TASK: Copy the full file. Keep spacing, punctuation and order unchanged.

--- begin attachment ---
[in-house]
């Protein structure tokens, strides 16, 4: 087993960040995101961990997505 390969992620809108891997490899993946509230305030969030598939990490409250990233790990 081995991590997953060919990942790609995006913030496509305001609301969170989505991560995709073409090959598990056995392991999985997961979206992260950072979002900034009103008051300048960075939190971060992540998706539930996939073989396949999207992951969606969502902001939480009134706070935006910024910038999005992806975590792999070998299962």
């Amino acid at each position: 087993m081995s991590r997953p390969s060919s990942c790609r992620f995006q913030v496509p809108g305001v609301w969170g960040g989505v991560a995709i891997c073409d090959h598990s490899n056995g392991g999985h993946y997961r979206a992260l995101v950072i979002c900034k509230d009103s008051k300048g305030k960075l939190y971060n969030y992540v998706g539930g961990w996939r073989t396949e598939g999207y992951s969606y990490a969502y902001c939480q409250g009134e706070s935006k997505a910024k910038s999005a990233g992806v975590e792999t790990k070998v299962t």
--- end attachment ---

[in-house]
């Protein structure tokens, strides 16, 4: 087993960040995101961990997505 390969992620809108891997490899993946509230305030969030598939990490409250990233790990 081995991590997953060919990942790609995006913030496509305001609301969170989505991560995709073409090959598990056995392991999985997961979206992260950072979002900034009103008051300048960075939190971060992540998706539930996939073989396949999207992951969606969502902001939480009134706070935006910024910038999005992806975590792999070998299962």
């Amino acid at each position: 087993m081995s991590r997953p390969s060919s990942c790609r992620f995006q913030v496509p809108g305001v609301w969170g960040g989505v991560a995709i891997c073409d090959h598990s490899n056995g392991g999985h993946y997961r979206a992260l995101v950072i979002c900034k509230d009103s008051k300048g305030k960075l939190y971060n969030y992540v998706g539930g961990w996939r073989t396949e598939g999207y992951s969606y990490a969502y902001c939480q409250g009134e706070s935006k997505a910024k910038s999005a990233g992806v975590e792999t790990k070998v299962t």